I'm learning precalculus via an open source book and it states something I'm confused about. Here is the quote:

Suppose you have an account with annual interest rate r which is compounded n times per year. We let i = $\frac{r}{n}$ denote the interest rate per period. Suppose we wish to make ongoing deposits of P dollars at the end of each compounding period. Let $A_k$ denote the amount in the account after k compounding periods. Then $A_1$ = P, because we have made our first deposit at the end of the first compounding period and no interest has been earned. During the second compounding period, we earn interest on $A_1$ so that our initial investment has grown to $A_1(1 + i)$ = P(1 + i) in accordance with Equation 6.1. When we add our second payment at the end of the second period, we get $A_2 = A_1(1 + i) + P = P(1 + i) + P = P(1 + i)(1 + \frac{1}{1+i})$.

It then goes on showing iterations of $A_3, A_4...$

Now, I get that at $A_2$ we have $A_1(1 + i) + P$. And I get this is equal to P(1 + i) + P even more so because P(1 + i) is our initial principal plus one compounding period of interest and the next + P is the additional principal we added this time around.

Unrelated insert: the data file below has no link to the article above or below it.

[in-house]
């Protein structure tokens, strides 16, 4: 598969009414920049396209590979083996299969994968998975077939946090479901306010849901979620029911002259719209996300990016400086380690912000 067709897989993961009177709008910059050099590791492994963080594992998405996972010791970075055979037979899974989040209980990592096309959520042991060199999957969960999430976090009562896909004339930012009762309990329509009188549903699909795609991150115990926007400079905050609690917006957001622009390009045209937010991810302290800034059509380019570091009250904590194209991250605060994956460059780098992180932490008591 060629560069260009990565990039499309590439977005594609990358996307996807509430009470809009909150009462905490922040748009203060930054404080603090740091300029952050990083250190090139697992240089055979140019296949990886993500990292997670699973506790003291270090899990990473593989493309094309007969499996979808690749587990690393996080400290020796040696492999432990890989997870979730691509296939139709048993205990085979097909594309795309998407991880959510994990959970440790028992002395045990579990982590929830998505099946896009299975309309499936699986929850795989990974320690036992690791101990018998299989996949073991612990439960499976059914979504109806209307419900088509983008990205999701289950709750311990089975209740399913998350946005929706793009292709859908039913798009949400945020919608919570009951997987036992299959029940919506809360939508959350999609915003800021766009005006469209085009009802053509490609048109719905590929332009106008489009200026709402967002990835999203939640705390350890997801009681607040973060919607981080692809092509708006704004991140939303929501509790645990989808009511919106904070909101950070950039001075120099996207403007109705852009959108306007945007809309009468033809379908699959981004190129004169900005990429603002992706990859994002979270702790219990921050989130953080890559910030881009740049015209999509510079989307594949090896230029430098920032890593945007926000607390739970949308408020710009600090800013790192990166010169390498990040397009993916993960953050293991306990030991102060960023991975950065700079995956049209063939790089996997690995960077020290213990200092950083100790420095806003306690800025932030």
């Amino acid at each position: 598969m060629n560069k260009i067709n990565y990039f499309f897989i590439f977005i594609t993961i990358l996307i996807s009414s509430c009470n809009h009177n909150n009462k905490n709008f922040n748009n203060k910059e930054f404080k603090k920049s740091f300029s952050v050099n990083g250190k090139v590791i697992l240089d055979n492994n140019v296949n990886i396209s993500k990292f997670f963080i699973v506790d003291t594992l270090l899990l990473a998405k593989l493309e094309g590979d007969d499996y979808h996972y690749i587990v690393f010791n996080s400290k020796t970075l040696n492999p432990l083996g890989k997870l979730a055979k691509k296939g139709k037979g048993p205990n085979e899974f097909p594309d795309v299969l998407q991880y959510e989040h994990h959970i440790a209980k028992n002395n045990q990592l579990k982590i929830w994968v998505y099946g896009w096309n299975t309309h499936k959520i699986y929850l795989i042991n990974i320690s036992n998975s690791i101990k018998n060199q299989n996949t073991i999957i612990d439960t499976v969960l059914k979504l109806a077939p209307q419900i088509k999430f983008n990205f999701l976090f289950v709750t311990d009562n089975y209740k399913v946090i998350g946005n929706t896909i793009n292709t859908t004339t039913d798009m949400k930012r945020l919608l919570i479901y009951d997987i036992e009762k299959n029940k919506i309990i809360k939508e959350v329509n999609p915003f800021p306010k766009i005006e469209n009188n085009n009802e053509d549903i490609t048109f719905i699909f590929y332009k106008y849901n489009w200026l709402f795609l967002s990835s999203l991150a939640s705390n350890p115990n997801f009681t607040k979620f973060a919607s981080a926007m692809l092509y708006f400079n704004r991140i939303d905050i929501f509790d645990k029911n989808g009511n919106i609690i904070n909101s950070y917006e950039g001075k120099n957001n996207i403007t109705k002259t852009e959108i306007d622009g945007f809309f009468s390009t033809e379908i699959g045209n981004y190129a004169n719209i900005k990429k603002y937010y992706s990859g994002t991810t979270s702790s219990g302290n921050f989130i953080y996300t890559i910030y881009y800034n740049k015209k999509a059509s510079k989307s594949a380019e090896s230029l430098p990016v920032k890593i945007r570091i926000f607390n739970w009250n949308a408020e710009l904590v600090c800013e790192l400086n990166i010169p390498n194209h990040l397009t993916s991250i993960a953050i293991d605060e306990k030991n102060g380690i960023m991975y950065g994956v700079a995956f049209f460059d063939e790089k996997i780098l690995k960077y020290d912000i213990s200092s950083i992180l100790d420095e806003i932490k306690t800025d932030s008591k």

What I don't get is how does P(1 + i) + P = P(1 + i)(1 + $\frac{1}{1+i})$?

If I try plugging numbers into this it doesn't add up. Lets say P = 10 and lets say i = 2%

then P(1 + i) + P = 10(1 + .2) + 10 = 20.20.

Now lets plug the same values into P(1 + i)(1 + $\frac{1}{1+i})$ =

10(1 + .2)(1 + $\frac{1}{1+.2})$ =

10.20(1 + $\frac{1}{1+.2})$ =

(10.20 + $\frac{10.20}{1.2})$ =

10.20 + 8.5 = 18.70.

And since these don't add up, I don't see how P(1 + i) + P = P(1 + i)(1 + $\frac{1}{1+i})$? Am I doing wrong here?

  • 1
    $\begingroup$ To begin with $10(1.2)=12$, not $10.2$ $\endgroup$ – saulspatz Jan 22 '20 at 22:40
  • $\begingroup$ to add to the list 2% is 0.02 not 0.2 $\endgroup$ – user645636 Jan 22 '20 at 22:44

The expression you are querying has simply used $$(1+i) \frac{1}{1+i} = 1$$

The reason your numerical example fails is because you've got a bit confused over the decimal representation of 2% which is 0.02 not 0.2. This means near the bottom where you have 8.5 you should have 10.


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